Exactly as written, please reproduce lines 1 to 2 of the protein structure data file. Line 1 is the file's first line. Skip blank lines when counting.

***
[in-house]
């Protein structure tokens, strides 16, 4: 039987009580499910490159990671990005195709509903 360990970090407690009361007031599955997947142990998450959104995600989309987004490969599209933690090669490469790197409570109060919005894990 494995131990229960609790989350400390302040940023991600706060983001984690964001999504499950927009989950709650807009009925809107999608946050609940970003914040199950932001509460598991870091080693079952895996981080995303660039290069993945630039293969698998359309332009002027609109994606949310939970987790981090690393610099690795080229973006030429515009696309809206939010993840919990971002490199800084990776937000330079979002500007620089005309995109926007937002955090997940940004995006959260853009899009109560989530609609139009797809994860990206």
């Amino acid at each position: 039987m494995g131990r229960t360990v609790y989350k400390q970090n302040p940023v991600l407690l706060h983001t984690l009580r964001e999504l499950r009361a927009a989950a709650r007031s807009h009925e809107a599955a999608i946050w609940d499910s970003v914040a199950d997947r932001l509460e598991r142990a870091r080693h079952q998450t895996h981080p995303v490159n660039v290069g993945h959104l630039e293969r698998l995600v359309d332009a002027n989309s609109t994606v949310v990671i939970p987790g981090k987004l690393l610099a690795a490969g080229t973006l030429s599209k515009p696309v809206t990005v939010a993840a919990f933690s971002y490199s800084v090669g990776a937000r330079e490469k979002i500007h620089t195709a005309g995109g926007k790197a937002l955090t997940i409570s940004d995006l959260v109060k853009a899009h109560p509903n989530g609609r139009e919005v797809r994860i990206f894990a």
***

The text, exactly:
[in-house]
């Protein structure tokens, strides 16, 4: 039987009580499910490159990671990005195709509903 360990970090407690009361007031599955997947142990998450959104995600989309987004490969599209933690090669490469790197409570109060919005894990 494995131990229960609790989350400390302040940023991600706060983001984690964001999504499950927009989950709650807009009925809107999608946050609940970003914040199950932001509460598991870091080693079952895996981080995303660039290069993945630039293969698998359309332009002027609109994606949310939970987790981090690393610099690795080229973006030429515009696309809206939010993840919990971002490199800084990776937000330079979002500007620089005309995109926007937002955090997940940004995006959260853009899009109560989530609609139009797809994860990206």